The problem with trying to get it to create a new folder is that you are asking it to do two things. The input comes in to the script (which files to convert) and then you take a detour and say “create a folder.” So the input from the script gets lost because you are not using it.
      So you would have to store the input, then create a new folder, then recall the input, then do the conversion. It takes this from a beginner script to an advanced one.
      I would just create a folder manually that sits in your Documents or Pictures folder. Then have the results always go there. That would make more sense for a beginner script.
      As for the Dock, it should work there, yes.

    11/8/12 @ 4:42 pm

    Thanks Gary great video.
    I have done the same thing but I created a service rather than an app and gave it a name like “shrink photo” when I clicked on the quit and save option.
    Then you just right click on any photo and the context menu has the option to shrink the photo it works identical to yours.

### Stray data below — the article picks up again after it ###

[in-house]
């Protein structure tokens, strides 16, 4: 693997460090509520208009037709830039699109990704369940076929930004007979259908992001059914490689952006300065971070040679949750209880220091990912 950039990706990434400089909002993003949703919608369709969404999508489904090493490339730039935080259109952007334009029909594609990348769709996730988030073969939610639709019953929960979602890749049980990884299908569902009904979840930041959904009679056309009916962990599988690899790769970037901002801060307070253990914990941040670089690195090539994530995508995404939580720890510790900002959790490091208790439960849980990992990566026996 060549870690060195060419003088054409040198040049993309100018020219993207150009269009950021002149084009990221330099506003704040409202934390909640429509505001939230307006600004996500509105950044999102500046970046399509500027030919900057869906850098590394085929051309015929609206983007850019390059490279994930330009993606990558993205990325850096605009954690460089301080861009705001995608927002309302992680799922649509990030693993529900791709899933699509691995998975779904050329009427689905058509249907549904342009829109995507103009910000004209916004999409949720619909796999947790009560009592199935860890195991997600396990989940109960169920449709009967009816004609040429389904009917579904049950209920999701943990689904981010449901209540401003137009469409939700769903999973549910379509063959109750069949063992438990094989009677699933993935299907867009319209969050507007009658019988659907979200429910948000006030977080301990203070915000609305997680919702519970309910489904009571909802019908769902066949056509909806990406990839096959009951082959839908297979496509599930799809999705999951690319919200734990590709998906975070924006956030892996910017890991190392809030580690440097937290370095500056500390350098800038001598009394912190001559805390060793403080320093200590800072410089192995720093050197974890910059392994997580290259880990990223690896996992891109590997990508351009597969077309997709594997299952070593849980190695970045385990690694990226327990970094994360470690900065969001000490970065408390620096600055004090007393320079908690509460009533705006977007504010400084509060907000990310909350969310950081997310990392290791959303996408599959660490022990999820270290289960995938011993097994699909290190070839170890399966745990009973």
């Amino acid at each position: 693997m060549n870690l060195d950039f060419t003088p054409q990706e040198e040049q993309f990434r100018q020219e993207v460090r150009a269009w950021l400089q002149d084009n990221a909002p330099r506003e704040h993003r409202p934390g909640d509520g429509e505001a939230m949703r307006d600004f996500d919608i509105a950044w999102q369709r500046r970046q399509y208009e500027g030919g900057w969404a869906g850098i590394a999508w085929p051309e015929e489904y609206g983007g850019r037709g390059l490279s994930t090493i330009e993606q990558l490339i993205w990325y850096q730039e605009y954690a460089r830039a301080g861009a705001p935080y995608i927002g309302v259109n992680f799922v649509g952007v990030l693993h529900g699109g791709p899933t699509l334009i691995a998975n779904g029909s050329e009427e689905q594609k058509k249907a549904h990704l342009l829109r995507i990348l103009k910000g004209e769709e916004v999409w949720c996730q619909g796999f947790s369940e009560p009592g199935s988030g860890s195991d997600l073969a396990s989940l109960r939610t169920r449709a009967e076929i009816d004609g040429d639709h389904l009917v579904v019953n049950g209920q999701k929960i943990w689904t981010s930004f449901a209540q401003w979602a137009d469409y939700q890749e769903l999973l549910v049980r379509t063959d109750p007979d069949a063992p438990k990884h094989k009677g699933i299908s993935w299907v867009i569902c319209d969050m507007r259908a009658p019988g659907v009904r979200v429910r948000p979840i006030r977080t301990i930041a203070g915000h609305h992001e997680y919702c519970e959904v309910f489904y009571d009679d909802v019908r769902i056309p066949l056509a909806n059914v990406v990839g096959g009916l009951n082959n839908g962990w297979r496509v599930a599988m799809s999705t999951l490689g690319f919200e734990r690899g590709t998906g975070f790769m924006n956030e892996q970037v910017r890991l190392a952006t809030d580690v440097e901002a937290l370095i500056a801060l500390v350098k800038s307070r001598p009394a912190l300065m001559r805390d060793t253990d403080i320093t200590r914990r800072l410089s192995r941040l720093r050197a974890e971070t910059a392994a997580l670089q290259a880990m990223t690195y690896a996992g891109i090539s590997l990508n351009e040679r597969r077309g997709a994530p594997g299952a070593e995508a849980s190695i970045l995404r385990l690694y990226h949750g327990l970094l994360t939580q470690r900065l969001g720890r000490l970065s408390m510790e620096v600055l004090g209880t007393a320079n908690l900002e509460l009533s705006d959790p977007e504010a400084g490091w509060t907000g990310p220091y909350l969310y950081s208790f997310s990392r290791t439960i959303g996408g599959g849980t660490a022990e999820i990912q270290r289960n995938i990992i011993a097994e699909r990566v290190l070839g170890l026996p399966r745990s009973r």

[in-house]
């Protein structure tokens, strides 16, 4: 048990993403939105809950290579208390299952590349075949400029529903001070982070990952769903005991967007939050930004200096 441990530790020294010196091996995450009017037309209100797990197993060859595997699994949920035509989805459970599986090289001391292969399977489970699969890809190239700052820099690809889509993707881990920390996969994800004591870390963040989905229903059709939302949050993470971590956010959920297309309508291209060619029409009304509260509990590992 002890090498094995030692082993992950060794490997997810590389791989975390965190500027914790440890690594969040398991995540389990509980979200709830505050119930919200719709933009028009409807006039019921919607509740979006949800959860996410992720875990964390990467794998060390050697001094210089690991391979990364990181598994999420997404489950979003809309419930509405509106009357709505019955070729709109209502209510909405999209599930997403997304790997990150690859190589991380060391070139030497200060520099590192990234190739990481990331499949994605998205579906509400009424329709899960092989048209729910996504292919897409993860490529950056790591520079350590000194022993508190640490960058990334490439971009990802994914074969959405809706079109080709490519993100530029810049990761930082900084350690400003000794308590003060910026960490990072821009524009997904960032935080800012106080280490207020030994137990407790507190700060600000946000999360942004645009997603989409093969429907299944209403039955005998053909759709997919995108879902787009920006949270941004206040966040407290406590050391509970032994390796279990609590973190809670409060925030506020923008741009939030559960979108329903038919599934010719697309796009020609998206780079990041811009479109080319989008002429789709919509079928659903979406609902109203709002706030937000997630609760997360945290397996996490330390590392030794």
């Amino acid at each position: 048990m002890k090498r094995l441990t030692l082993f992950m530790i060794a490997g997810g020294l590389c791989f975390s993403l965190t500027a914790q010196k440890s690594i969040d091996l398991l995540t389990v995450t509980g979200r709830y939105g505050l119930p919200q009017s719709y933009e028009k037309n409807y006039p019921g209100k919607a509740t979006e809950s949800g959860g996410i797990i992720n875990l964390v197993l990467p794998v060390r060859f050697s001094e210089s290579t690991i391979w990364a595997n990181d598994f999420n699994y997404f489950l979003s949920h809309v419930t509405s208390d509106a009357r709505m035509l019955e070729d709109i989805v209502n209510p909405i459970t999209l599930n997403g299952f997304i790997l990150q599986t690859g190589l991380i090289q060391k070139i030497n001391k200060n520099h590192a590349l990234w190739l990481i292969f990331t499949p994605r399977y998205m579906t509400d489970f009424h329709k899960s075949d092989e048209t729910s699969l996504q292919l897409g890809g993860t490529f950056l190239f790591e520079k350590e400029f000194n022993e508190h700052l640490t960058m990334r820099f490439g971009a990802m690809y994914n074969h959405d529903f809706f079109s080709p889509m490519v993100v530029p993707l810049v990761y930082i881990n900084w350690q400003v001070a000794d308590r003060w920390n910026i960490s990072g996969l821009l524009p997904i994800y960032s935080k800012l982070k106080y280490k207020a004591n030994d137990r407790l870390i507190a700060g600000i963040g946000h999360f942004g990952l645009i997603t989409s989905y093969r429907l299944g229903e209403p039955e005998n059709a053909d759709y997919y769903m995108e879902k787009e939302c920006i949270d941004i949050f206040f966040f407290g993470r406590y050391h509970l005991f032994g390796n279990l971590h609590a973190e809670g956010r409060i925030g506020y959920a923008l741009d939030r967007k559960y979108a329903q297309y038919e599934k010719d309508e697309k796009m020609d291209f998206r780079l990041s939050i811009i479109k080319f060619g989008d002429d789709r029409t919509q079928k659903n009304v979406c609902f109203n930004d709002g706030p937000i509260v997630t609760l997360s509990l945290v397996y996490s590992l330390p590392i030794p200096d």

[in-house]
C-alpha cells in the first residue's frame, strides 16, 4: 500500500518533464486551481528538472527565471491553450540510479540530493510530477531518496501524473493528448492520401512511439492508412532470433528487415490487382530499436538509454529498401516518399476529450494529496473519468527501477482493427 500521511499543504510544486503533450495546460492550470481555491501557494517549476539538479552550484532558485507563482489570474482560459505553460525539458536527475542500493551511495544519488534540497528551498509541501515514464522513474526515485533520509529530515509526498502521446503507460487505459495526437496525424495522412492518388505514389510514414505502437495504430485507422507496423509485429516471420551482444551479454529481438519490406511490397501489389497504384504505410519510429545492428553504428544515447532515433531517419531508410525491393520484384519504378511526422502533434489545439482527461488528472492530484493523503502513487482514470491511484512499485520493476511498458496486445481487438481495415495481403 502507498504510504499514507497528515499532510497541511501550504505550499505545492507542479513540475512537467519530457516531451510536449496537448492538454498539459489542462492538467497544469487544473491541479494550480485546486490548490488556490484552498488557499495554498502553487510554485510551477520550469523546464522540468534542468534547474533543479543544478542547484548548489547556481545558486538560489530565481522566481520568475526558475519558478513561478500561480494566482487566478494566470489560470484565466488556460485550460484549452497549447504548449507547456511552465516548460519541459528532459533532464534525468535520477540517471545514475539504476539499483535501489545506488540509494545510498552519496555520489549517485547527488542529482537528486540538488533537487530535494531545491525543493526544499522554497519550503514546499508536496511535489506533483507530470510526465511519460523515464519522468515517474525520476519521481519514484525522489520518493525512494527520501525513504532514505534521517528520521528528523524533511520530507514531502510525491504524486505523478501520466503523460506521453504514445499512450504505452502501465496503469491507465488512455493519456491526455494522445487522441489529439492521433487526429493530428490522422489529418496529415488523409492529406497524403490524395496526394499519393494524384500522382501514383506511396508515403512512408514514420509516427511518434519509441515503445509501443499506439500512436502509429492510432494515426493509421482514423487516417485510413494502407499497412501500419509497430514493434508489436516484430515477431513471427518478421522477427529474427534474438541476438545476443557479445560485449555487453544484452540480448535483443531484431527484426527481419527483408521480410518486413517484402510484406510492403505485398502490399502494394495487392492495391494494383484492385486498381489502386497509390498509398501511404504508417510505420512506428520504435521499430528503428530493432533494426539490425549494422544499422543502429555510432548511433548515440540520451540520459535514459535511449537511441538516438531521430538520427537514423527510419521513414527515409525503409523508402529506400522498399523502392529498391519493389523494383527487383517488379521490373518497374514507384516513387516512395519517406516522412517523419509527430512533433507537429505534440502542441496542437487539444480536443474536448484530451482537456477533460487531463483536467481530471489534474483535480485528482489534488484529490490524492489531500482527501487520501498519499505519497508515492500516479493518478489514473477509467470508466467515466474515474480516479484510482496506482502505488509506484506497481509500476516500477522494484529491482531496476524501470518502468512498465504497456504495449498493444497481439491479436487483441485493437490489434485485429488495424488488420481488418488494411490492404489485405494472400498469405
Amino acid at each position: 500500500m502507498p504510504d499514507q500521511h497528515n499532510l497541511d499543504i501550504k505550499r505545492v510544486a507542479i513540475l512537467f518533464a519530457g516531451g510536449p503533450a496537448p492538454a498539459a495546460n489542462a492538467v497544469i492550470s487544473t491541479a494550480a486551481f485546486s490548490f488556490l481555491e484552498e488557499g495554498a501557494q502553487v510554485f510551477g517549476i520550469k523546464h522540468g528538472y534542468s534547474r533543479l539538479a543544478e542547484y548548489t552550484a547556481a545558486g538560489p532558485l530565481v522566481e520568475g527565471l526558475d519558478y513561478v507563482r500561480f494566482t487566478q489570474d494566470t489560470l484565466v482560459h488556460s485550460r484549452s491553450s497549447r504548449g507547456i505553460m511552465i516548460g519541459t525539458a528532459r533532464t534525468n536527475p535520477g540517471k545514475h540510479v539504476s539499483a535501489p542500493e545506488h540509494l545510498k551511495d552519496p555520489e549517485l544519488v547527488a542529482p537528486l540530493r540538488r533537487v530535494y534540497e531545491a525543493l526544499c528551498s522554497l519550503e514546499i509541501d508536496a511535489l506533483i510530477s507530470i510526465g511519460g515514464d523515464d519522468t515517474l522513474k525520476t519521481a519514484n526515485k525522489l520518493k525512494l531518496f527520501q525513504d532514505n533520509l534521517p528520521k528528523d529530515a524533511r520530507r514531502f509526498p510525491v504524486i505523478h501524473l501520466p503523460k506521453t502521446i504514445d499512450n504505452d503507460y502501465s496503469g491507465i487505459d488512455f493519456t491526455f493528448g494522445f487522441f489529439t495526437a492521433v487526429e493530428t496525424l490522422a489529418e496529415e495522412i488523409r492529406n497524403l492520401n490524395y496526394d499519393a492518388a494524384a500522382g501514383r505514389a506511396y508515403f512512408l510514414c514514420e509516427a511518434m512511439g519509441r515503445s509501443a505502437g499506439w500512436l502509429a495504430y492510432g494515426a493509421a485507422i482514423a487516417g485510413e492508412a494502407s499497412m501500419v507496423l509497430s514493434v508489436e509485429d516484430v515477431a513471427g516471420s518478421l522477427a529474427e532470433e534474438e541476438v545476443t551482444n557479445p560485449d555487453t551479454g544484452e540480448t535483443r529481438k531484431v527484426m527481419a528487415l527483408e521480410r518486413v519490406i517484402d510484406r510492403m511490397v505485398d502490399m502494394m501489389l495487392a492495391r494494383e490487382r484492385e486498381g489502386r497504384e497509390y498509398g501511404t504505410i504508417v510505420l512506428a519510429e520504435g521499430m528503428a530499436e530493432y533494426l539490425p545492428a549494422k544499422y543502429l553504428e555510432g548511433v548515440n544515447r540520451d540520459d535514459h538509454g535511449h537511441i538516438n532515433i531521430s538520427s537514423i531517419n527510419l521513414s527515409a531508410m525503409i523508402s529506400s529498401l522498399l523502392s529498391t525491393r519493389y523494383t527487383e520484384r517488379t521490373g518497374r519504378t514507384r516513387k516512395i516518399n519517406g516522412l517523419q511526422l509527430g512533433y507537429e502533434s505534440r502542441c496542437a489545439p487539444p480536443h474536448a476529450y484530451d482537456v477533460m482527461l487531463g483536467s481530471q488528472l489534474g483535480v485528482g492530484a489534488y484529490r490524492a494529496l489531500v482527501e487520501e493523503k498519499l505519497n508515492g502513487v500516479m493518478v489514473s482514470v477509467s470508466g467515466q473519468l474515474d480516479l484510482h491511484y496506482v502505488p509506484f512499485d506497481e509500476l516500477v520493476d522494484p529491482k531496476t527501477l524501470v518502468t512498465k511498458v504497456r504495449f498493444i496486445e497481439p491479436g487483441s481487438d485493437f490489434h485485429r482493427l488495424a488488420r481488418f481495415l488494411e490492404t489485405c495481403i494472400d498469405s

You can play around with finder function options so you are only looking for photos this means if you right click on a document you do not get the menu but right click on an image and you do.
    Automator is awesome.

    11/17/12 @ 3:54 am

    Hi Gary,
    Thanks for great vid! I used automator to convert a pdf of a book to an rtf file but it removes the pictures and text formatting.

    Is it possible to convert a doc with pictures and formatting intact using automator?

    PS: More automator & Pixelmator videos would be great!

      11/17/12 @ 9:15 am

      Not sure as I have never tried. If you have Microsoft Word installed, then it comes with a ton of Automator commands. One is the ability to “Save As” and an rtf file is indeed an option.
      Of course Word also has its own internal macros language which is pretty deep.

Comments Closed.